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NaNo NaNo! -- by Hulda

Inspired by the threads Progress Report in our Procrastination Lounge and Anyone signing up for Nano yet? in the On writing forum.
NaNo is crazy and chaotic, and that's what makes it work - for some of us. Many of us participate every year, but have never reached that magical final word count of 50.000.
A possible solution: Setting goals.
If you have your NaNoWriMo goals defined in advance, you will start the race running and increase your chances of success.
The SMART goal setting ideology (see Wikipedia entry) is one of the first things you'll come across if you google goals and how to meet them. According to the SMART ideology, goals should be: specific, measurable, achievable, realistic, and time-targeted.
You may already have spotted the weak link when it comes to SMART goal setting for NaNo: NaNo is not particularly realistic or achievable by any ordinary definition, is it?
But no worries, it's NaNo, which is sort of like Santa, we can work around the believability factor!
Let's try to set some fictional NaNo goals, the smart way, and the not-so-smart way:
Specific : What EXACTLY do you want to do? Be as precise as you can.
  • Good goal: I want to use NaNo to write a 50.000 word first draft of my children's book about the sad unicorn and its journey through the underworld. I know how it begins, over the next few months I am going to try and figure out some of the major turning points so I can be ready to write it during November.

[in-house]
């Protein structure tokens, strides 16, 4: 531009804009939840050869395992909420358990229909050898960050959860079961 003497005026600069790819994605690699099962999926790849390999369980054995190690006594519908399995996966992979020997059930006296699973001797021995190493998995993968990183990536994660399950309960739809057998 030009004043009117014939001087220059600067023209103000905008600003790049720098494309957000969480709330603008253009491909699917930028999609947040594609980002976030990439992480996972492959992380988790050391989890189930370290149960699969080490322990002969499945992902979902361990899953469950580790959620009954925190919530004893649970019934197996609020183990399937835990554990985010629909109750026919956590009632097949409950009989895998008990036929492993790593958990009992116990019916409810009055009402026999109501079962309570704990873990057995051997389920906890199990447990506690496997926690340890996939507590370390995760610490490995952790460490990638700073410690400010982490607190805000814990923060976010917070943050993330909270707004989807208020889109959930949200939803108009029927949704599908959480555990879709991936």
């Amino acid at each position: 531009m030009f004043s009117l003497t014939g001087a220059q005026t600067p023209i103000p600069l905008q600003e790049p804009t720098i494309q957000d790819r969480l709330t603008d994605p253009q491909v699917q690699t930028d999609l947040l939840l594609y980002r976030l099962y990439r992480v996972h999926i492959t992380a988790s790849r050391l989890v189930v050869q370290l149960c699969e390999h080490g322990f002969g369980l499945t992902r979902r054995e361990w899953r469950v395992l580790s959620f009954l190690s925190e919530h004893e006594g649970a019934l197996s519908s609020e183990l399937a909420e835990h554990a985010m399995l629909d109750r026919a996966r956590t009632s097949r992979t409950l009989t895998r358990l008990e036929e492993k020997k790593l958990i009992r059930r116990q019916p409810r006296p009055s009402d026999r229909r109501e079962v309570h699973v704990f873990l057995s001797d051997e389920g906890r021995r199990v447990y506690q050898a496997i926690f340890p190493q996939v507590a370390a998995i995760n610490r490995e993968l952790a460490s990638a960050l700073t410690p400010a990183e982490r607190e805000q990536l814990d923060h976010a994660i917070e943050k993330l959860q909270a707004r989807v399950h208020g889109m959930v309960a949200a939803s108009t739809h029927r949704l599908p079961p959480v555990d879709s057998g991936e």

• Not such a good goal: I want to write a children's book.
Measureable : How will you keep account of your progress? 

  • Good goal: I need to write a minimum of 1667 words a day to complete NaNo on schedule. My goal will be 2000 words every day, which means I can take six days off if I need to, and I probably will. If I miss a day, I will make up for it over the four following days, adding 500 words to each day.  I will use my CC progress chart to keep myself accountable and I will update it every day, whether I have managed to write something or not. A flat line on my progress chart is better than no line at all.
  • Not such good goal: I'm going to work on my book whenever I have time.
Achievable/Attainable : You need to define how you are going to fit so much writing into your daily life, a time commitment far greater than you are used to. Be careful not to have your goals dependent on other people unless there is a firm arrangement for how they are going to help you out.
  • Good goal: I will write 1667 words every single day. I will wake up an hour earlier than usual and write as much as I can. I will write on the train to and from work, and in the evening after the kids are in bed. I will spend less time on social networking and use the time to write instead.
  • Not such good goal: I want to complete Nano by writing a lot every day and get babysitting for the kids as much as I can.